Research Overview: I am a computer scientist, data scientist, and applied mathematician (in equal measures). My research combines mathematics, computer science, probability, and statistics, in order to develop algorithms with improved accuracy for large-scale and complex estimation problems in phylogenomics (genome-scale phylogeny estimation), multiple sequence alignment, metagenomics, and historical linguistics. I am a big fan of Blue Waters, and have benefitted from several allocations.

I am seeking new grad students available: I have openings in my group for graduate students (PhD or MS) to work on developing computational methods for large-scale multiple sequence alignment, phylogeny estimation, metagenomics, and even historical linguistics. Strong programming skills, mathematical intuition, and interest in collaboration are necessary. If you are interested in working with me, you should take my graduate course CS 581: Algorithmic Genomic Biology which I will teach in Spring 2020.

Interested in working with me?

Postdoc positions at UIUC Computer Science. These are flexible postdocs that can be used with anyone in the CS department. If you want to teach, then these positions will be funded 50% by the department and 50% by the research faculty mentor. In exchange for departmental funding, these postdocs will teach 1 course per year, based on department needs and the candidate's interest; if the candidate wants to teach more, they will have the opportunity to do so.

Computational Phylogenetics: An introduction to designing methods for phylogeny estimation, published by Cambridge University Press (and available for purchase at Amazon and as an E-book at Google Play). Errata are posted as I find them. The image of the Monterey Cypress is there because of the NSF-funded CIPRES project, whose purpose was to develop the methods and computational infrastructure to improve large-scale phylogeny estimation. Why I wrote this book.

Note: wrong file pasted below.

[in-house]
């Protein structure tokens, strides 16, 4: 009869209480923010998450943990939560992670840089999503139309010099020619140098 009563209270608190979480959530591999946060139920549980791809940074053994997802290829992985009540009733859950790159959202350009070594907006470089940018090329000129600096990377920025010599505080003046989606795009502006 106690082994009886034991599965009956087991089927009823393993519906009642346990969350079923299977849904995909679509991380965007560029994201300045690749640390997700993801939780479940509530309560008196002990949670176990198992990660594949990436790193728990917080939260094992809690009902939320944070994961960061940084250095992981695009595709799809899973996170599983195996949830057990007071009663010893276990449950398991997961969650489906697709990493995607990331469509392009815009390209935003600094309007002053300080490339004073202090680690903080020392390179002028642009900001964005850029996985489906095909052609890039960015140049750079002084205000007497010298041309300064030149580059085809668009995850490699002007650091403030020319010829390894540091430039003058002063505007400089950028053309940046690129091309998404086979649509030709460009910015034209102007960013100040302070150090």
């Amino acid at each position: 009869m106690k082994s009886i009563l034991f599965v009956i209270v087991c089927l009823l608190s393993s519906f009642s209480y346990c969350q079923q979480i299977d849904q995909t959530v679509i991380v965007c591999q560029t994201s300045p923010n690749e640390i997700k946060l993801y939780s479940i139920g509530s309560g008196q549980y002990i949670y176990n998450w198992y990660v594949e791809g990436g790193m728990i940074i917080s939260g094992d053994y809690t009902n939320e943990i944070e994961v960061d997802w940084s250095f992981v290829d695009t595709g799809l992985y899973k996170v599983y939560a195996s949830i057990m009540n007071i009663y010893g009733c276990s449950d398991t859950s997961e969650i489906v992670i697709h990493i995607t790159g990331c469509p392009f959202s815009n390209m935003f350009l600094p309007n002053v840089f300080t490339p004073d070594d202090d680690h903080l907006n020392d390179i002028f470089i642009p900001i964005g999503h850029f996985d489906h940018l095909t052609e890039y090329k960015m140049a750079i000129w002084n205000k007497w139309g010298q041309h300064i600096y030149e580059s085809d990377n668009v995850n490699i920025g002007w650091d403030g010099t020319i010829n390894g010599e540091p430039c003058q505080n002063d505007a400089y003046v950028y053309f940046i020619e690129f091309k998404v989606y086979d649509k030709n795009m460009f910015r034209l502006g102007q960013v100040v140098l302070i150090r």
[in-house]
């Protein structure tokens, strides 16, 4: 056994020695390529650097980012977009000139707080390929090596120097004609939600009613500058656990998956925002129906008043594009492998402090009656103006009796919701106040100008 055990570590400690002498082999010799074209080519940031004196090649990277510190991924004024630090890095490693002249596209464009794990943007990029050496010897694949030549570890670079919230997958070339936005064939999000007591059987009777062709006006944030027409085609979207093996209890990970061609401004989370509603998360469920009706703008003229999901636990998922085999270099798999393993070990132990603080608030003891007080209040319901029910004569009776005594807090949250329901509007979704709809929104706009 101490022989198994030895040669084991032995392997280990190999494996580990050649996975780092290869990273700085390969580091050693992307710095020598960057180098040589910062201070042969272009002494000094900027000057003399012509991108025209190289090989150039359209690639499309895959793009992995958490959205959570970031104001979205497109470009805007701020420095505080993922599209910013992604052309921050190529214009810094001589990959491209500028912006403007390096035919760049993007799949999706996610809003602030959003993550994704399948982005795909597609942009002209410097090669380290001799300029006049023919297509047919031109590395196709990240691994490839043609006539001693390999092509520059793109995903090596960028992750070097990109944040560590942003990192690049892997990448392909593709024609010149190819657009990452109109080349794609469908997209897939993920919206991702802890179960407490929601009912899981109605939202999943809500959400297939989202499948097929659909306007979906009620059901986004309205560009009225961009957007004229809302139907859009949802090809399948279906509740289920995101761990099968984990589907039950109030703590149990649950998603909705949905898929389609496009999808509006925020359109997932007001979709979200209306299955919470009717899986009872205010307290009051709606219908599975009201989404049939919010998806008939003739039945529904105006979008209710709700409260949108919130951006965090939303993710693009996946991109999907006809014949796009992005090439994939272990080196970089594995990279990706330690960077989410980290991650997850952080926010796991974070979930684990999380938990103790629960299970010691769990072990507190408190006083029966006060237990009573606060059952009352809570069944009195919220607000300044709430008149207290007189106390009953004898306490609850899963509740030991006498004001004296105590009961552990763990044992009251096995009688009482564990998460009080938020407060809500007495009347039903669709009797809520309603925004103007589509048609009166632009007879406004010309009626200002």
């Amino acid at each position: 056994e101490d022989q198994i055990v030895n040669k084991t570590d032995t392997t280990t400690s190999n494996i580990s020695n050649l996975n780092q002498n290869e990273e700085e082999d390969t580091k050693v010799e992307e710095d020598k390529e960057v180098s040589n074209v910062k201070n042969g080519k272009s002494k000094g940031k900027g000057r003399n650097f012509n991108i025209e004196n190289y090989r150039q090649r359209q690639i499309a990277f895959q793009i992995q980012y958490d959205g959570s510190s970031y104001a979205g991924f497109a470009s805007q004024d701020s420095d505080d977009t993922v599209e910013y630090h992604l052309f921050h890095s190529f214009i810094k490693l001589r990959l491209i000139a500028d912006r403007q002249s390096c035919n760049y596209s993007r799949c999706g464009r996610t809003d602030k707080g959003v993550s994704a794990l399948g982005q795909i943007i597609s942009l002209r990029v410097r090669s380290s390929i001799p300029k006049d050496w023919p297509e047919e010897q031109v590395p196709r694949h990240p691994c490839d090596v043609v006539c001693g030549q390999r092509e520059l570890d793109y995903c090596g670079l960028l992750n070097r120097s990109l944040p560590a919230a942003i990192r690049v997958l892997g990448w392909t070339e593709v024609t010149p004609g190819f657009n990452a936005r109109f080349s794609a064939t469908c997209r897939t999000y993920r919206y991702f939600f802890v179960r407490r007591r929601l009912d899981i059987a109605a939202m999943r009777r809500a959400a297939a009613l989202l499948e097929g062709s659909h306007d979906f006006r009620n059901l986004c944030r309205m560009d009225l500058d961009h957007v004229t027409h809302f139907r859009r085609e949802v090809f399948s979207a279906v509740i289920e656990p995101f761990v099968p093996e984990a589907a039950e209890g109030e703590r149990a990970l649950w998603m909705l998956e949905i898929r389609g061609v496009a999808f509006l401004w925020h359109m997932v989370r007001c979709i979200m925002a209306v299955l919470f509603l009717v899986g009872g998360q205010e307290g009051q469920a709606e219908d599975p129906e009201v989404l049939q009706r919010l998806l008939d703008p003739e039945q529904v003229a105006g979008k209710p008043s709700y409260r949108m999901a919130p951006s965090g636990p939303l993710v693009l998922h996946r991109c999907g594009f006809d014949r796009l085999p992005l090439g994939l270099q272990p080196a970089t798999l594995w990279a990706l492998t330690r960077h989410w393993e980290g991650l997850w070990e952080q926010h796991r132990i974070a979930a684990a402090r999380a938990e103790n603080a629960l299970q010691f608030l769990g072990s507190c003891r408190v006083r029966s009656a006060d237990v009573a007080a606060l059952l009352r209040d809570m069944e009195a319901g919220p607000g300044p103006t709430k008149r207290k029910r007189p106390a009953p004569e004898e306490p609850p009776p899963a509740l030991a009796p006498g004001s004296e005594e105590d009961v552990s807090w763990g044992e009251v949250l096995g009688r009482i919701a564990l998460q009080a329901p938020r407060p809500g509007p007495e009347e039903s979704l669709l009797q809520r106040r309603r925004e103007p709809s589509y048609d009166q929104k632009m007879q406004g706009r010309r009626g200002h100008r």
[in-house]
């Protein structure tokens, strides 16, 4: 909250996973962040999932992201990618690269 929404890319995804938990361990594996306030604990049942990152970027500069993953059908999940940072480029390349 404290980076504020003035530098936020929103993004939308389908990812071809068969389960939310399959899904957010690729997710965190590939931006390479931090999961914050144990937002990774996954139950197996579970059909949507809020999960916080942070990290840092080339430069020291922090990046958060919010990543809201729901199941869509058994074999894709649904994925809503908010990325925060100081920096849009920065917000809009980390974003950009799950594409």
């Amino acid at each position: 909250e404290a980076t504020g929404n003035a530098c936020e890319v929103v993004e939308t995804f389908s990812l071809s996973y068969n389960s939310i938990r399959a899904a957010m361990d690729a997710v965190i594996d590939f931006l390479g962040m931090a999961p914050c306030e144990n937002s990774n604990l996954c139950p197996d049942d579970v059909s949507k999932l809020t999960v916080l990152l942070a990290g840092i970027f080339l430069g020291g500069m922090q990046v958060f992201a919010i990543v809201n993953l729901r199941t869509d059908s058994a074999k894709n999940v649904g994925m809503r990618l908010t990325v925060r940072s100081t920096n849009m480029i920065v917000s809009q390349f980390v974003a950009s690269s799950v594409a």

I dedicated the book to my PhD advisor Gene Lawler, who died in 1994; see this memorium (published in the Journal of Computational Biology, 10 Jun 2009) that I co-authored with Dan Gusfield, David Shmoys, and Jan Karel Lenstra about Gene.

Bioinformatics and Phylogenetics: Seminal Contributions of Bernard Moret, published by Springer. This book is a Festschrift for Bernard Moret, who retired from EPFL in December 2016. The book contains a collection of self-contained chapters that can be used for an advanced course in computational biology and bioinformatics.

Current Funding:

Recent NSF funding has supported work in phylogenomics, described here. This is still an area of very active research in my group. I also recently benefited from support of the John P. Simon Guggenheim Foundation, and earlier support from the David and Lucile Packard Foundation, the Radcliffe Institute for Advanced Study at Harvard University, the Program for Evolutionary Dynamics at Harvard University, and Microsoft Research, New England. The Founder Professorship is funded through the Grainger Engineering Breakthroughs Initiative, which is supporting development of research in Big Data and Bioengineering at UIUC. I am grateful to the National Science Foundation for its continuous support since 1994. See this page for completed projects funded by NSF, starting in 2001.

"Plus de détails, plus de détails, disait-il à son fils, il n'y a d'originalité et de vérité que dans les détails..." -- Stendhal, Lucien Leuwen (a quote much loved by my stepfather, Martin J. Klein, and an essential guide for all scholarship).

For prospective students and postdocs

Current and former students and postdocs


Recent Symposia and Software Schools 



Conference Calendar

News Articles

Diversity Statement

Postdoc opportunities


Complete vita and publication list

Software and research data

Guidelines for reading and writing scholarly papers

Seminar Talks (2015-present)

My F1000 recommendations

Ethics in science

Academic Integrity

REU in Computational Phylogenetics

Data Science Institutes
Contact info

Elegant swimwear and other clothing (from Amaio)